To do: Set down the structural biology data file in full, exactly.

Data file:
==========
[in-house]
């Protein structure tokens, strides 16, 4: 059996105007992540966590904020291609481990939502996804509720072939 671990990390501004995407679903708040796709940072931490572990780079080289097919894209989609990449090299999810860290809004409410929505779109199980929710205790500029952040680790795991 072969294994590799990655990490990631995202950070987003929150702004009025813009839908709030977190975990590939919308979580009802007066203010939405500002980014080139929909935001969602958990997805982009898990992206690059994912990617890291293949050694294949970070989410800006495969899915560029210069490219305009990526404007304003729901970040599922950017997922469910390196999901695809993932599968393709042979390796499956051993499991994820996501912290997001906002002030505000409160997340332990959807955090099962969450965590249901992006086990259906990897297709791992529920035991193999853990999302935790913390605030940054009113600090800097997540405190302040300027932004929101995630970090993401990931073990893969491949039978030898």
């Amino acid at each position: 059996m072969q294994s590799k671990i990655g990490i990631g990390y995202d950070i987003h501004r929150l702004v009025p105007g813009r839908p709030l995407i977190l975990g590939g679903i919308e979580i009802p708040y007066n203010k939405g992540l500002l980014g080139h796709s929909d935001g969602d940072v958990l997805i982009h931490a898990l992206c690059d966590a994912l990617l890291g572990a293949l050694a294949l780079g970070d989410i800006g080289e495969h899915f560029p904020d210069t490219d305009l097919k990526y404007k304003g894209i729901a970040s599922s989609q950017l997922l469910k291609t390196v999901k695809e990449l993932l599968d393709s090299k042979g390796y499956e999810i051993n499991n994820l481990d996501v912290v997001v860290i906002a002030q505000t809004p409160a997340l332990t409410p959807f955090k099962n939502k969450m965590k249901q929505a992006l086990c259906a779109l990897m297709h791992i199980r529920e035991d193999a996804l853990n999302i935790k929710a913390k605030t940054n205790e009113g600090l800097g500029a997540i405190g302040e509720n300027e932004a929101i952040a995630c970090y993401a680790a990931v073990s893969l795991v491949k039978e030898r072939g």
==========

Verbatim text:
[in-house]
């Protein structure tokens, strides 16, 4: 059996105007992540966590904020291609481990939502996804509720072939 671990990390501004995407679903708040796709940072931490572990780079080289097919894209989609990449090299999810860290809004409410929505779109199980929710205790500029952040680790795991 072969294994590799990655990490990631995202950070987003929150702004009025813009839908709030977190975990590939919308979580009802007066203010939405500002980014080139929909935001969602958990997805982009898990992206690059994912990617890291293949050694294949970070989410800006495969899915560029210069490219305009990526404007304003729901970040599922950017997922469910390196999901695809993932599968393709042979390796499956051993499991994820996501912290997001906002002030505000409160997340332990959807955090099962969450965590249901992006086990259906990897297709791992529920035991193999853990999302935790913390605030940054009113600090800097997540405190302040300027932004929101995630970090993401990931073990893969491949039978030898």
């Amino acid at each position: 059996m072969q294994s590799k671990i990655g990490i990631g990390y995202d950070i987003h501004r929150l702004v009025p105007g813009r839908p709030l995407i977190l975990g590939g679903i919308e979580i009802p708040y007066n203010k939405g992540l500002l980014g080139h796709s929909d935001g969602d940072v958990l997805i982009h931490a898990l992206c690059d966590a994912l990617l890291g572990a293949l050694a294949l780079g970070d989410i800006g080289e495969h899915f560029p904020d210069t490219d305009l097919k990526y404007k304003g894209i729901a970040s599922s989609q950017l997922l469910k291609t390196v999901k695809e990449l993932l599968d393709s090299k042979g390796y499956e999810i051993n499991n994820l481990d996501v912290v997001v860290i906002a002030q505000t809004p409160a997340l332990t409410p959807f955090k099962n939502k969450m965590k249901q929505a992006l086990c259906a779109l990897m297709h791992i199980r529920e035991d193999a996804l853990n999302i935790k929710a913390k605030t940054n205790e009113g600090l800097g500029a997540i405190g302040e509720n300027e932004a929101i952040a995630c970090y993401a680790a990931v073990s893969l795991v491949k039978e030898r072939g």